Finding their voice, and a gracious way of giving (animation)
The carolers’ first stops left much to be desired. And so they adapted, they improvised. And they sang their way into an arena of good cheer.
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A little cold-night caroling sounded like a swell idea to Murr Brewster and the rest of her madrigal group. And they knew just the right neighborhood to stroll, one with old brick courtyard apartments and stately Victorians, “true Dickens territory.”
But the group’s first two stops left much to be desired – the earnest carolers were met with puzzlement and outright unresponsiveness. And so they adapted, they improvised. And they sang their way into an arena of good cheer.
“To give freely is a fine thing,” writes Murr. “But a gift received, a gift accepted? That’s a gift, too.”
Using animation by Jules Struck, Ms. Brewster’s Home Forum essay ushers in a season of giving in all of its forms.
“Let’s go caroling,” our friend Dorothy said, and it sounded like a swell idea to us. We were in a madrigal group together, so we knew how to harmonize. And what could be more in the spirit of Christmas than offering up the gift of our voices?
It’s not like anyone was going to pay us for it. We weren’t really all that good. Dorothy was a top-notch soprano, sweet and true, and lacking that bellicose vibrato that makes some sopranos so terrifying.
The rest of us were of a lesser grade. We had one voice for every part, including first and second soprano, and at least you could tell which of us belonged where, because we usually drew inside the lines of our ranges, even if we scribbled a little. We did know our way around a good hey-nonny-nonny and a fa-la-la. But, truth be told, it was probably more fun to sing in the group than to listen to us.
We rounded up a posse and met at Dorothy’s. Hers was a fine neighborhood for caroling: old brick courtyard apartments and stately Victorians, true Dickens territory. There was some discussion concerning how to go about this thing. Caroling is old-fashioned, and we weren’t sure what the rules were. Finally we came up with a plan. We’d go up to the first house we saw and ring the doorbell. We didn’t want to seem disorganized, so we agreed on a carol and the number of verses first.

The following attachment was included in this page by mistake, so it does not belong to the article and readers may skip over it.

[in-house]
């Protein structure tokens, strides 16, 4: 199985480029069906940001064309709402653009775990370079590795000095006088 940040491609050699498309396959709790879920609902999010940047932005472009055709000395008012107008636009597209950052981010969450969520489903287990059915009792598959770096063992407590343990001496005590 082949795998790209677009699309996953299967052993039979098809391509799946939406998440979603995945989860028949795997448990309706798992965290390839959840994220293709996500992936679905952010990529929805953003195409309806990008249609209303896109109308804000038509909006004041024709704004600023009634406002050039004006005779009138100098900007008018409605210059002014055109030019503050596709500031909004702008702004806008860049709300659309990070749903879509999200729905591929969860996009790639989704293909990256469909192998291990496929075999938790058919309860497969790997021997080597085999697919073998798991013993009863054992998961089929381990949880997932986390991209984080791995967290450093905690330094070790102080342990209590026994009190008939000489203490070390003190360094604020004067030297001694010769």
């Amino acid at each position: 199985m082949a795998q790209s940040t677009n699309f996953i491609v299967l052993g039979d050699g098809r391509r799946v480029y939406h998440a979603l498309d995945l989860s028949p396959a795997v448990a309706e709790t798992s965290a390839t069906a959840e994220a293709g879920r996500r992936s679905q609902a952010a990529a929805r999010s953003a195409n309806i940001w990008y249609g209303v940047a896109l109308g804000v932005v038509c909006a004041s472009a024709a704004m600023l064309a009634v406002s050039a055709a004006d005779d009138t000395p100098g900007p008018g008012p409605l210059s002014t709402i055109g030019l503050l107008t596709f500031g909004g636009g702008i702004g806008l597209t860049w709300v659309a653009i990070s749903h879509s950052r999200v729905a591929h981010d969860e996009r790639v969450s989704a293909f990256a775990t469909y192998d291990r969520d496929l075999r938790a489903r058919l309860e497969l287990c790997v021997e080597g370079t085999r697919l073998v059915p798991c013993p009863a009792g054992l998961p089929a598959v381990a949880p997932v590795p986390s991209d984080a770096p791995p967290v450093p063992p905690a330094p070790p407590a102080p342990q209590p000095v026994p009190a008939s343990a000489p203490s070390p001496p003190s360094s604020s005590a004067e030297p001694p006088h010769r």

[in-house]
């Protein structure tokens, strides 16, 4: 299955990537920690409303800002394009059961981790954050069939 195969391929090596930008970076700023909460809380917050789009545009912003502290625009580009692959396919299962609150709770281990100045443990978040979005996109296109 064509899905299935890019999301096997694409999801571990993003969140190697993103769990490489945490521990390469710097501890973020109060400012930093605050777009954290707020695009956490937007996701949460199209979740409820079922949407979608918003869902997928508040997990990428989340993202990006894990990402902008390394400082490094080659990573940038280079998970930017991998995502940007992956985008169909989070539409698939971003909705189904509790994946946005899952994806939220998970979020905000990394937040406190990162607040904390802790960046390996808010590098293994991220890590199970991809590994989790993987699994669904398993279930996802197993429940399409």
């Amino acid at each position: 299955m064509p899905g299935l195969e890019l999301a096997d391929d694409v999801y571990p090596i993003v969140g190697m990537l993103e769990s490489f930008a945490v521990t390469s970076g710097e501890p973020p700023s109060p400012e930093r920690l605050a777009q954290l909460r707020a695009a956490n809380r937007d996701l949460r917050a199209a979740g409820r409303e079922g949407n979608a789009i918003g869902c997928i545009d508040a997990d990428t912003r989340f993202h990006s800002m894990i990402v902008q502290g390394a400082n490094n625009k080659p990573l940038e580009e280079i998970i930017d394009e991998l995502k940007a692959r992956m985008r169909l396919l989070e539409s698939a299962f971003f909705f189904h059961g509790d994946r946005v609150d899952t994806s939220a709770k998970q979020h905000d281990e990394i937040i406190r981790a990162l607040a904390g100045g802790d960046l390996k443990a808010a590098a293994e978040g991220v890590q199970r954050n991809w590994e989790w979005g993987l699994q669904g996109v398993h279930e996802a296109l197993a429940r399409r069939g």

We rang the doorbell.
“Just a minute,” came a forlorn baritone, followed by shuffling sounds, and doors banging shut, and locks opening, and finally a large, morose, unshaven man appeared at the front door, still working his way into some scuff slippers, and clutching a bathrobe shut with one hand. Oh boy, we thought: the first beneficiary of our cheer! And off we went into “Joy to the World,” in four-part harmony. Our bright holiday mufflers were wrapped tight, our wool caps jaunty as the night chill ruffled the man’s leg hairs. Heaven and nature sang, and sang, and sang, and then the Lord went right on to rule the world with truth and grace. Our victim sagged visibly. In reconstructed memory, he grew shorter and shorter. He was approaching panic as we repeated the sounding joy, and repeated and repeated it.
The poor fellow. What were you supposed to do with carolers? Somewhere in his pre-Depression childhood memory he was certain there had been a protocol that his mother would have known, mulled cider or cookies, but wasn’t just this kind of thing the reason he’d gotten an apartment by himself in the middle of the city, a place where one can be truly alone?
The ghost of gratitude flickered on his face as we appeared to be winding up, but no, we had a plan, and no mutineers. We finished up on “We Wish You a Merry Christmas,” complete with the good tidings to him and his kin, which were not strictly necessary, and we bid him adieu.
Well, crumb. We walked down the block and stopped to regroup. Our opening number had left something to be desired. It wasn’t at all clear that our gift of joy had been successfully transmitted. Perhaps there was a way to carol less aggressively. We amended our plans to merely loiter outside the next house and not knock at all. Fingers pulled the slats apart on the venetian blinds and then shut them again.
We decided to continue down the sidewalk and sing as loud as we could without specifically threatening anybody – one carol after another – which was fine. After all, people had had TV for decades; nobody could be expected to know what to do with authentic carolers.
Then we came upon one of the old horseshoe-shaped apartment buildings that prevailed in that quarter of town. We walked into the center of the courtyard.
The acoustics were tremendous: We sounded good, and not just Dorothy. We had at it. We let fly.
Relieved of sole responsibility for properly appreciating unsolicited carolers, people opened their windows. Lots of them! First floor, second floor. They leaned out, smiled, and clapped. They gave thumbs-up and joined in. One resident was in high enough spirits to invite us all in for some version of cheer. We declined, but it was nice to be asked. Hey-nonny-nonny and fa-la-la, it was nice.
To give freely is a fine thing. But a gift received, a gift accepted? That’s a gift, too.